Hawkeye film room: Linebacker recruit Jayden McDonald is perfect fit for 4-3 defense
We're just a couple days away from the Feb. 7 signing period, and the Hawkeyes just landed their top remaining 2018 target.
Georgia linebacker Jayden McDonald, one of the country's fastest-rising available prospects, committed to Iowa on Monday night. He picked the Hawkeyes over Purdue, Ole Miss and Kansas State.
Rivals gives McDonald three stars and ranks him the No. 46 outside linebacker in 2018. The 247Sports Composite also gives him three stars and ranks him 2018's No. 46 outside linebacker.
McDonald is Iowa's 23rd commitment (fourth linebacker) for its 2018 class, including junior college transfer Daviyon Nixon and grayshirt Riley Moss. He joins early enrollee Dillon Doyle, early signee Seth Benson and recent commit Logan Klemp as Iowa's incoming linebackers.
Let's break down what stands out about McDonald in this Hawkeye film room session.
A blitzing specialist: McDonald is the type of linebacker who thrives in the freedom a 4-3 defense provides, especially on the weak side. In other words: This dude is a blitzing specialist who has the kind of north-south speed you often see with strong safeties. He's best when he blitzes off the edge. But even with inside blitzes, McDonald lives in the opponent's backfield. You can see it right away at the 0:15 mark, or again at 1:15. He's got the anticipation and acceleration to destroy plays when unblocked. But he's got a quick enough first step to blow past defensive ends for sacks, too, as you can see at the 2:15 mark. No, Iowa doesn't blitz a whole bunch. That athleticism is useful in any capacity, though.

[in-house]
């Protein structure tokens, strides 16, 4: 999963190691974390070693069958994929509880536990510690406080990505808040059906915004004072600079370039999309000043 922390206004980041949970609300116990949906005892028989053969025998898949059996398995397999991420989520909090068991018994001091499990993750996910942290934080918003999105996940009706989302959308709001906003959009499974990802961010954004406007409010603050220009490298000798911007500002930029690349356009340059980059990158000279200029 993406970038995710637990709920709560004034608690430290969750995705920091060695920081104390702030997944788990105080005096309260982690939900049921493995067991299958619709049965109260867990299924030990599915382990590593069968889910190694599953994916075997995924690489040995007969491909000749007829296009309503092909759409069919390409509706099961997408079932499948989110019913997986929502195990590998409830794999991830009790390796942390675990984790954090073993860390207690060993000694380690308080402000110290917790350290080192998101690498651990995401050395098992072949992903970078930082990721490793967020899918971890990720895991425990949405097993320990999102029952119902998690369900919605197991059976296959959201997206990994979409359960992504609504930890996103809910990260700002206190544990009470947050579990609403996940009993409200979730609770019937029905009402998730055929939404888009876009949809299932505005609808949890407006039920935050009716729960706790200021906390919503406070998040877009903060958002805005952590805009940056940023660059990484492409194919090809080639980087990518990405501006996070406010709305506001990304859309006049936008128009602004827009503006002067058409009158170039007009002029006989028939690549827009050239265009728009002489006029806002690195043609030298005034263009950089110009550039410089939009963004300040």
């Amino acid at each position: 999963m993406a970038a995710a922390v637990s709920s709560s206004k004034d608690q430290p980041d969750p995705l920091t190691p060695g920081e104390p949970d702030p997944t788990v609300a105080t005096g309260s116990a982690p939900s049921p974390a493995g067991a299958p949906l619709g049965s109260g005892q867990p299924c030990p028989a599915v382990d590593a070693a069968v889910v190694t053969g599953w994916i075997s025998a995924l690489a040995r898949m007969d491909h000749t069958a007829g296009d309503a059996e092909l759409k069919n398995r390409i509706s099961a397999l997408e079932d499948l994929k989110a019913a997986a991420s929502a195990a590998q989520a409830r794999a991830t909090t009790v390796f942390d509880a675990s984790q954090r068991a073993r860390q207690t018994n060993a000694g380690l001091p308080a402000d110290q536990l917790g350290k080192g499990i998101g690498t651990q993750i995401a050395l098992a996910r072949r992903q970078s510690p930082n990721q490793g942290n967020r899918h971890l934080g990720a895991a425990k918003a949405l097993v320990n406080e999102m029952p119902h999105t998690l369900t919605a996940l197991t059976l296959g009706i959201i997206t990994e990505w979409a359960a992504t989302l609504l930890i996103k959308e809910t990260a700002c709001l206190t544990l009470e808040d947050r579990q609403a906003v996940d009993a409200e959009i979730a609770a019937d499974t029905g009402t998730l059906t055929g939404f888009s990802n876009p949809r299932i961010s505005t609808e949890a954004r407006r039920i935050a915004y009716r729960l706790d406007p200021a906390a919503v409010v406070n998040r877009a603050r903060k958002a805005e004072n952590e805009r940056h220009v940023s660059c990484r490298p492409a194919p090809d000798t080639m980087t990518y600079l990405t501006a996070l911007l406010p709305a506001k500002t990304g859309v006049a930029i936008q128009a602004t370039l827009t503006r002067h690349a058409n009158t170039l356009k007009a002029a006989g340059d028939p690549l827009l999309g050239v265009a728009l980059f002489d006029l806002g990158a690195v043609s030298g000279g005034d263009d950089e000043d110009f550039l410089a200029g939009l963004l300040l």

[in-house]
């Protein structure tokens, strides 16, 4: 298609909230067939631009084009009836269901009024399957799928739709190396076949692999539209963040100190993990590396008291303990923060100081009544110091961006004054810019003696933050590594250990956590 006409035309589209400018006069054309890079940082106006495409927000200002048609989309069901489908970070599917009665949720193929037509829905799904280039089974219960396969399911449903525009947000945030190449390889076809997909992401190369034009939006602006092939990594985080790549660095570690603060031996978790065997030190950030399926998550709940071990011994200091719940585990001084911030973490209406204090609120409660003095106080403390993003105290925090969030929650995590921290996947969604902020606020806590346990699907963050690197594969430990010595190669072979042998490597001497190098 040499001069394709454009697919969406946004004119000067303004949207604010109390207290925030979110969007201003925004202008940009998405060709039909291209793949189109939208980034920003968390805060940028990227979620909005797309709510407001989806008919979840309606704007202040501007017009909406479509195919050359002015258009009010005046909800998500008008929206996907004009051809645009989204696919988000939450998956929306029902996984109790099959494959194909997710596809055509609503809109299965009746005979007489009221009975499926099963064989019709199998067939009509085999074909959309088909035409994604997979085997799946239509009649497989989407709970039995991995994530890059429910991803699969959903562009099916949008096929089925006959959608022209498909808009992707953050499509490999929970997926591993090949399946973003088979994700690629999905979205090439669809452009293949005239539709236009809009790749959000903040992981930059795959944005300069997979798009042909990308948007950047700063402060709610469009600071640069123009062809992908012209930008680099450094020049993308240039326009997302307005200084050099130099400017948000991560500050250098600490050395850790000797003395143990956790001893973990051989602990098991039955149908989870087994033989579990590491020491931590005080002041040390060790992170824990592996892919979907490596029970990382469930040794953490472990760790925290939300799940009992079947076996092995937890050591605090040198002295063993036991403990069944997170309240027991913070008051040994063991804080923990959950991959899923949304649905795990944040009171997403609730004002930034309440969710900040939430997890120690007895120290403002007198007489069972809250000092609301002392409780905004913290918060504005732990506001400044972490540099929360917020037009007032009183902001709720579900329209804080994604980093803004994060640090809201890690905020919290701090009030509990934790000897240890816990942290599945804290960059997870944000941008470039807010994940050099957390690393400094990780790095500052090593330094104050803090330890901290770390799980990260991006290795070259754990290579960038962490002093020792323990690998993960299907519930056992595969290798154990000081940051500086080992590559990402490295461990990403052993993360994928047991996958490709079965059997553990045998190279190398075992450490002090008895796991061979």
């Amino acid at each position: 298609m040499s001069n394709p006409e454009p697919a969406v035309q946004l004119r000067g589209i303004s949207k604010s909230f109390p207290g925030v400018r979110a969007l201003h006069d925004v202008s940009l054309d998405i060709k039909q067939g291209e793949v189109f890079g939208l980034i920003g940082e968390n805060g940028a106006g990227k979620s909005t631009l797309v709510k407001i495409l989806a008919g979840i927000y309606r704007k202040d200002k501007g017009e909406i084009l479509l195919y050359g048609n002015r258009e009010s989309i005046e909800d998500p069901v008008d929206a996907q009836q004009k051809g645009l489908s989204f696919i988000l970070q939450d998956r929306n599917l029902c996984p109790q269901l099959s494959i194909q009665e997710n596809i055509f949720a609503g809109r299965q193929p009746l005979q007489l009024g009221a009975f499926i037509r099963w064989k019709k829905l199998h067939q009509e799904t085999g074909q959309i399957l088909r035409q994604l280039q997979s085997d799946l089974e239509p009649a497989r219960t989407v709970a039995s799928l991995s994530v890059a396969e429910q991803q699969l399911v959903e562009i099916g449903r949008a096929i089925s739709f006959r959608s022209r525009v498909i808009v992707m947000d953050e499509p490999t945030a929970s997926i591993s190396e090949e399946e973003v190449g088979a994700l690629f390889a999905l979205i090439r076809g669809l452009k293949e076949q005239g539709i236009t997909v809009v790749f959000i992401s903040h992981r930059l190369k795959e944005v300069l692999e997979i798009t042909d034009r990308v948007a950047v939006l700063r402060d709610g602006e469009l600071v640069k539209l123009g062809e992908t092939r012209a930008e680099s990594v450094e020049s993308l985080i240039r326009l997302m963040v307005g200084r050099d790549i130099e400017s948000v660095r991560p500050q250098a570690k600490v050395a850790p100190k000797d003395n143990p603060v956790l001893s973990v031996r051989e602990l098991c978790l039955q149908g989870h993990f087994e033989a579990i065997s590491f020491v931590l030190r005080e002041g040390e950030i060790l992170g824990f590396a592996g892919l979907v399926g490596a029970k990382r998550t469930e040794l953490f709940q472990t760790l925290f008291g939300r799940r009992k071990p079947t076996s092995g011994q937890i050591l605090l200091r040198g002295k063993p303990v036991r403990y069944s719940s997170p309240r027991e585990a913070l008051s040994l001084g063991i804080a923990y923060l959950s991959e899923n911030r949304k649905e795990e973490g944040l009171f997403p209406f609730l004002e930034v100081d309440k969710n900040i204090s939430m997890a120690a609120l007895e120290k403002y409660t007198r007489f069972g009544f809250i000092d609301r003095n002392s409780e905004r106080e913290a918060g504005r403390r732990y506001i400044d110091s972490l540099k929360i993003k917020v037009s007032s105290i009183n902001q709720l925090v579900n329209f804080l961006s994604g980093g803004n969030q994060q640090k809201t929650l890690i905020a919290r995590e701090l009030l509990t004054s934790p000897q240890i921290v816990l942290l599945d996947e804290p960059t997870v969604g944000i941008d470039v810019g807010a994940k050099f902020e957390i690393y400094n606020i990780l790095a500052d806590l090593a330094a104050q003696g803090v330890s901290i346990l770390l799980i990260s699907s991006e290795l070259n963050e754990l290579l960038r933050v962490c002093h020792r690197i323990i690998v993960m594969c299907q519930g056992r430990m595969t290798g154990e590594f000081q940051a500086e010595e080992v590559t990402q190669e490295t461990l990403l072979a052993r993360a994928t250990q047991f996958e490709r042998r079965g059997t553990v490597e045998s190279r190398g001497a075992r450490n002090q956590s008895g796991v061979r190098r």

Remember the strong safety comparison? Like we just said, Iowa doesn't blitz too much. Or at least it hasn't in recent years. But as good as McDonald is at blitzing, he might be even better in pass coverage — an area of the game Iowa linebackers are certainly utilized. His read-and-react skills and hands are quite good for a linebacker, and there are several examples of him reading the quarterback's eyes and jumping routes for interceptions throughout his film (you can see a couple at 0:20 and 1:25). Most of his pass coverage clips show McDonald doing damage on short-range routes — slants, quick outs or curls. But arguably his most impressive clip comes at the 4:10 mark, when McDonald runs step for step with a slot receiver in one-on-one coverage and breaks up a pass on a deep corner route. Iowa prioritizes range in its defenders, and McDonald embodies that.
"Motor" is often overused, but McDonald has it: Not once in his film does McDonald come even close to not finishing a tackle. He plays full-throttle until the whistle (and sometimes a little after the whistle, too). His legs are constantly churning, eyes constantly tracking the ball-carrier. At the 1:55 mark, McDonald speeds through the line on an inside blitz, gets chipped by the running back and falls down before immediately hopping up and sacking the quarterback from behind. At the 3:25 mark, McDonald misreads the play and initially bounces outside as the opposing running back bursts through the middle. But he immediately recovers, turns on a dime and accelerates for a booming tackle to save a big gain. That kind of stuff is hard to teach.
Matthew Bain covers college football and basketball recruiting for the Des Moines Register. He also helps out with Iowa and Iowa State football and basketball coverage for HawkCentral and Cyclone Insider. Contact him at email@example.com and follow him on Twitter @MatthewBain_.